(I found an interesting conference- wish I was going to it. I wonder if they will publish a collection of papers? In any case, it gives some insight into scholars working and publishing in this area, which is helpful in searching for journal articles etc.)
“Few historical events have resonated as fully in modern British popular culture as the Second World War. It has left a rich legacy in a range of media that continue to attract a wide audience: film, TV and radio, photography and the visual arts, journalism & propaganda, architecture, music and literature. The war’s institutionalised commemoration and remembrance fuels a museum and heritage industry whose work often benefits from the latest internet technology for maximum dissemination to educational institutions and the general public. In fact, the popular culture of the war is a cornerstone of its afterlife. The Second World War remains an easy point of reference for exhortations about public behaviour, from terrorist attacks (‘London can take it!’) to coping with credit crunch austerity (‘Make do and mend’).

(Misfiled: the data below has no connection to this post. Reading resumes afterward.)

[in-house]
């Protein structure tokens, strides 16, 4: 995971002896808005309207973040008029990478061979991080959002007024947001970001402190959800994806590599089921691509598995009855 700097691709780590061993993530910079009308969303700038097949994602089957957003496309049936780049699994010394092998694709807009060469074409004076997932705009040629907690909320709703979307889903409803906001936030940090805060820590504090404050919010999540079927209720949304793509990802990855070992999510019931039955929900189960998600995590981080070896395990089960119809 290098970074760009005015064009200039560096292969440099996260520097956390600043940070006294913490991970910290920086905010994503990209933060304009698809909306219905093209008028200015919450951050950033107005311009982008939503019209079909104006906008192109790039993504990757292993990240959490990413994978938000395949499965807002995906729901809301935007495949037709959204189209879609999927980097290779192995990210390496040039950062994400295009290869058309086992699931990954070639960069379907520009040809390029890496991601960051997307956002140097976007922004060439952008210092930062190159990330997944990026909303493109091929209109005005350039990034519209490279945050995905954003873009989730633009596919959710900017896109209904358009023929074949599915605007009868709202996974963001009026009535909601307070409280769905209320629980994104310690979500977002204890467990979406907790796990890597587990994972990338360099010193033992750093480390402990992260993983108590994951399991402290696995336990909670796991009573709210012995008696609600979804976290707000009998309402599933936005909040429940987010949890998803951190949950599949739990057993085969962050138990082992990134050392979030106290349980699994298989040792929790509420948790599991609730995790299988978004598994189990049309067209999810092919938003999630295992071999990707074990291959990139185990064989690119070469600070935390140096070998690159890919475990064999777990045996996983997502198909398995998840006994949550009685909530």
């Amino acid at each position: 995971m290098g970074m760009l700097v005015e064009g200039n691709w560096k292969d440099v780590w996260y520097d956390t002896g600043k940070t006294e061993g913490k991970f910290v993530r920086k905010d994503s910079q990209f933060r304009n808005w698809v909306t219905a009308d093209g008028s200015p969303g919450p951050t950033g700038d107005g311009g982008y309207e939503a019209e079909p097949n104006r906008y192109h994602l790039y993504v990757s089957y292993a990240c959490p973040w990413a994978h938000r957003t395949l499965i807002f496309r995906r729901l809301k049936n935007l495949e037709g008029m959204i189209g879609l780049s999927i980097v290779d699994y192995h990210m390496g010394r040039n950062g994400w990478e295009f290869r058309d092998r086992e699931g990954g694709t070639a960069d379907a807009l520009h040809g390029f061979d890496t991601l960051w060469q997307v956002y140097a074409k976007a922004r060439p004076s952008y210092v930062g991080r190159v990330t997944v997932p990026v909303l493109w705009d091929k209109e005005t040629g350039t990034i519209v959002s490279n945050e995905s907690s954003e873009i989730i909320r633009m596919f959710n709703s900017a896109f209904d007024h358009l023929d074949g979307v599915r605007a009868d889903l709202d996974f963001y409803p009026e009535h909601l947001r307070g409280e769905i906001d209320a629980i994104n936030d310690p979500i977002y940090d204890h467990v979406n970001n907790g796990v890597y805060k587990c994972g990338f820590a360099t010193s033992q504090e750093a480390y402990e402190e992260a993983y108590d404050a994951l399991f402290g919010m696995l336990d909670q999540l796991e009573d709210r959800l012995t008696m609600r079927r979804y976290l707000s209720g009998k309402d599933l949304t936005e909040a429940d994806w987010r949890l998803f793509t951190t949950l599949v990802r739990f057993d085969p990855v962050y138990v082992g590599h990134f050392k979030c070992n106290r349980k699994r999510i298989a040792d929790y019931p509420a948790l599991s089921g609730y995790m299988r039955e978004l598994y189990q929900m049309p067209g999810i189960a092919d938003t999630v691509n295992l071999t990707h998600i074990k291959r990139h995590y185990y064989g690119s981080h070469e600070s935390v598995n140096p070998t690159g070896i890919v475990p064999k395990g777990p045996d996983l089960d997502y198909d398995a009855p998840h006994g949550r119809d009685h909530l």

This interdisciplinary conference will examine popular culture of the Second World War on the home front and in British theatres of war abroad. Defining popular culture in its widest sense – as both a ‘way of life’ and as ‘cultural texts’ – the conference will explore both wartime popular culture and its post-war legacy. We invite established scholars, museum curators, media practitioners and postgraduate researchers from a wide range of disciplines to exchange their knowledge and contribute to a lively debate about the role and meaning of popular culture both during the war and in the cultural memory of the Second World War in Britain and elsewhere.”
Professor Jim Aulich, Manchester Metropolitan University, UK
Professor Susan R. Grayzel, University of Mississippi, USA
Professor Gill Plain, St Andrews University, UK
Read the conference programme.
Two speakers who particularly caught my attention:
Richard Overy – ‘To Outbarbarian the Hun’: The Popular Opposition to British Bombing in World War Two
Frances Houghton: The missing chapter: post-war memoirs of bomber command aircrew
(On a slightly mean note- I couldn’t help but chuckle that in their instructions on using Powerpoint, they advise speakers not to ‘in-bed’ their video links. I should think not!)